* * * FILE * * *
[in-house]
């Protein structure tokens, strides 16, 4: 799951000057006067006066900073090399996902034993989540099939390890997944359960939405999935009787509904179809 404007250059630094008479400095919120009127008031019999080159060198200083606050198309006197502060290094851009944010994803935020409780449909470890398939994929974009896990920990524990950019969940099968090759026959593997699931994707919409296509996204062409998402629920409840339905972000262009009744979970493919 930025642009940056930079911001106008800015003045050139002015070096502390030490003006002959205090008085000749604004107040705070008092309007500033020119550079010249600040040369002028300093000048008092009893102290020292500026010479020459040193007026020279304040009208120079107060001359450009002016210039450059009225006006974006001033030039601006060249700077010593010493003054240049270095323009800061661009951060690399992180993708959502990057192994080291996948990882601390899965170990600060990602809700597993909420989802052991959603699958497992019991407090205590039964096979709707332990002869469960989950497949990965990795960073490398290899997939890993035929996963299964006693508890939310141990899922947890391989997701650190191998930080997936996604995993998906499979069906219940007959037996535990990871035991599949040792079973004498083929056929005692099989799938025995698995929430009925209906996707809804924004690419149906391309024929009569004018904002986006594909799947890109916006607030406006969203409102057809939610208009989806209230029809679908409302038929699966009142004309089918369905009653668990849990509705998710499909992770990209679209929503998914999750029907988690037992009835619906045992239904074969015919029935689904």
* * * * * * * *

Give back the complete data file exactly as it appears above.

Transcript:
[in-house]
């Protein structure tokens, strides 16, 4: 799951000057006067006066900073090399996902034993989540099939390890997944359960939405999935009787509904179809 404007250059630094008479400095919120009127008031019999080159060198200083606050198309006197502060290094851009944010994803935020409780449909470890398939994929974009896990920990524990950019969940099968090759026959593997699931994707919409296509996204062409998402629920409840339905972000262009009744979970493919 930025642009940056930079911001106008800015003045050139002015070096502390030490003006002959205090008085000749604004107040705070008092309007500033020119550079010249600040040369002028300093000048008092009893102290020292500026010479020459040193007026020279304040009208120079107060001359450009002016210039450059009225006006974006001033030039601006060249700077010593010493003054240049270095323009800061661009951060690399992180993708959502990057192994080291996948990882601390899965170990600060990602809700597993909420989802052991959603699958497992019991407090205590039964096979709707332990002869469960989950497949990965990795960073490398290899997939890993035929996963299964006693508890939310141990899922947890391989997701650190191998930080997936996604995993998906499979069906219940007959037996535990990871035991599949040792079973004498083929056929005692099989799938025995698995929430009925209906996707809804924004690419149906391309024929009569004018904002986006594909799947890109916006607030406006969203409102057809939610208009989806209230029809679908409302038929699966009142004309089918369905009653668990849990509705998710499909992770990209679209929503998914999750029907988690037992009835619906045992239904074969015919029935689904």